It’s not an unusual scenario: A creditor calls you again and again, often alluding to bad things that might happen if you do not pay. At the Sanders Law Group we often represent people who have been harassed in this way by debt collectors, sometimes for debts that are not even theirs.
There are many things that creditors do to harass and threaten debtors. These things are illegal under the Fair Debt Collection Practices Act:
- Calls before 8 a.m. and after 9 p.m.
- Multiple calls in a day
- Calls to your workplace
- Calls to friends, family members or references
- Disclosure of personal information about you or your debts to others
- Threats of lawsuits or wage garnishments
- Other actions that make you feel abused or harassed
We Make Harassing Debt Collectors Pay You
If a debt collector violates the FDCPA, you could be compensated by the collection agency for anywhere from $100 up to $1,000, as well as for the actual damages you experienced and the attorney’s fees you incurred.
What does this mean for you? It means that you do not have to worry about the cost of hiring a lawyer. In 99 percent of the cases we handle, the debt collector involved ends up paying our attorney’s fees – not the client.
What To Expect When You Work With Us
When you work with us, you can expect a legal team that fights hard for you in court. You can expect an attorney who talks with you in straightforward ways about your rights. You’ll never be overwhelmed by legal jargon or court procedures that you just don’t understand.
Instead, you will work closely with one or our experienced lawyers from the moment we take your case until matters are resolved. We are genuinely concerned for your well-being and want to make sure that the creditors who harass you are immediately stopped.
Get Help. Stop Collection Calls.
Call us toll free at (855) 456-2240 or contact us online. For more information, visit our sister site Fair Debt Collection Now where we provide valuable information to people experiencing FDCPA violations.
FDCPA Frequently Asked Questions
A: Try the following:
- Sign up for Google Voice. Google Voice is a great replacement voice mail system.
- Call the scammers back with the new Google Voice phone number. Make sure when you call you identify yourself so the scammers start up their script. At any point after they have your information pulled up just hang up. They will then start harassing your Google Voice number.
- Change your old number so that the scammers only have the new Google Number to harass instead of your phone number that you use.
Important Note: Do NOT do this with legitimate debt collectors as a tactic to avoid their calls. Avoiding legitimated debt collectors could lead to legal headaches for you. There are other ways to legally protect yourself from legitimate debt collectors that are harassing you if they are violating your consumer rights, including the Fair Debt Collection Practices Act (FDCPA) and Rosenthal Act.
- Debt collectors may NOT use violence or threats of violence to collect a debt;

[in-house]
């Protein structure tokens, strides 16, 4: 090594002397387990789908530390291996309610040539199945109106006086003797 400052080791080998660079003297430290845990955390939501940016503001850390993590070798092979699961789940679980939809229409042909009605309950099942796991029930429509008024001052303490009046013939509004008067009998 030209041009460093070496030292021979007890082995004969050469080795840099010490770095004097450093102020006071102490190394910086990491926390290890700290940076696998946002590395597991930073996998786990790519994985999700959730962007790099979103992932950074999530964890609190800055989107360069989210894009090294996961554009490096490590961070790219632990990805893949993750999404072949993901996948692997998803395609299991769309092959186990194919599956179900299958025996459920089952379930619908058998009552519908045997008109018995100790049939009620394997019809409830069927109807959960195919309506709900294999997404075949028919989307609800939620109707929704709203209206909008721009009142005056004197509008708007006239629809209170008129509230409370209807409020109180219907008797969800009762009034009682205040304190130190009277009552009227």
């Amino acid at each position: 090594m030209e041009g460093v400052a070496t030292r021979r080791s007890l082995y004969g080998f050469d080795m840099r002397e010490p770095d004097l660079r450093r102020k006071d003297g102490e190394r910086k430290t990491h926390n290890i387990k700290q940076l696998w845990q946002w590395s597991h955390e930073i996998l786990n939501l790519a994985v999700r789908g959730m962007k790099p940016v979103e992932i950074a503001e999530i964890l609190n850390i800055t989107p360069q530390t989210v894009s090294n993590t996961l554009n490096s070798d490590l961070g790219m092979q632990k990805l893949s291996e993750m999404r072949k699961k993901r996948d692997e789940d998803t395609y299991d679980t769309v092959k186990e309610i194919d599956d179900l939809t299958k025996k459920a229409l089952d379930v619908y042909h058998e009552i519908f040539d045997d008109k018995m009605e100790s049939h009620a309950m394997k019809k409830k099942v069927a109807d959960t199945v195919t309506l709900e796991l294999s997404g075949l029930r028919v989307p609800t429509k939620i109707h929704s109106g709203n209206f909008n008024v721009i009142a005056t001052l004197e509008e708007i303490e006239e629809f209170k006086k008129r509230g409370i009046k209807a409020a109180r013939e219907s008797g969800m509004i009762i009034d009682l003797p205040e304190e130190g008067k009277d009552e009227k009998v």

- Debt collectors may NOT using obscene or profane language;
- Debt collectors may NOT advertise your debt for sale;
- Debt collectors may NOT use or threaten to use violence or criminal means to harm you
- Debt collectors may NOT threaten you with arrest;
- Debt collectors may NOT use profane or abusive language;
- Debt collectors may NOT call you repeatedly or continuously with the intent to annoy or harass;
- Debt collectors may NOT call you at work after they have been told that your employer prohibits you from receiving personal calls;
- Debt collectors may NOT place telephone calls without meaningful disclosures of their identity;
- Telling 3rd parties about your debt
- making false representations that they are government representatives;
- making false representations that they will seize, garnish or sell any property or wages unless such action is lawful;
- making false representations that you have committed a crime or that you will be arrested or imprisoned;
- making false representations that papers resembling official documents are from a court or governmental agency, when they are not;
- making false representations about the amount of the debt;
- making false representations that the debt collector is employed by a credit bureau;
- making false representations that they are attorneys or that there is the involvement of an attorney in collecting a debt;
- making threats to communicate false credit information with any other person; or
- using a false business name.
- collecting an amount greater than what you owe;
- depositing a post-dated check prior to the date on the check;
- contacting you by postcard;
- threatening to take possession of your property through non-judicial action, when there is no right to do so.
A: Within five days after the initial communication from a debt collector, the debt collector must send you a written notice containing the amount of the debt, name of the current creditor, and a statement that you have 30 days to dispute the debt, and if requested the debt collector will provide the name and address of the original creditor. Once a debt collector receives you written notice disputing the debt, it must stop all collection efforts, including the reporting of the debt to the credit bureaus, until the debt collector validates the debt. We recommend that you send a written dispute letter via certified mail to the debt collector. Make sure you keep a copy of your letter and of every letter you receive from the debt collector. You should send us a copy of these letters since very often we can find violations of the FDCPA in the letters.
If you are being intimidated and harassed by debt collectors, and you feel that they may be violating the Fair Debt Collection Practices Act, call the Sanders Law Group at 855-456-2240 today for a free consultation.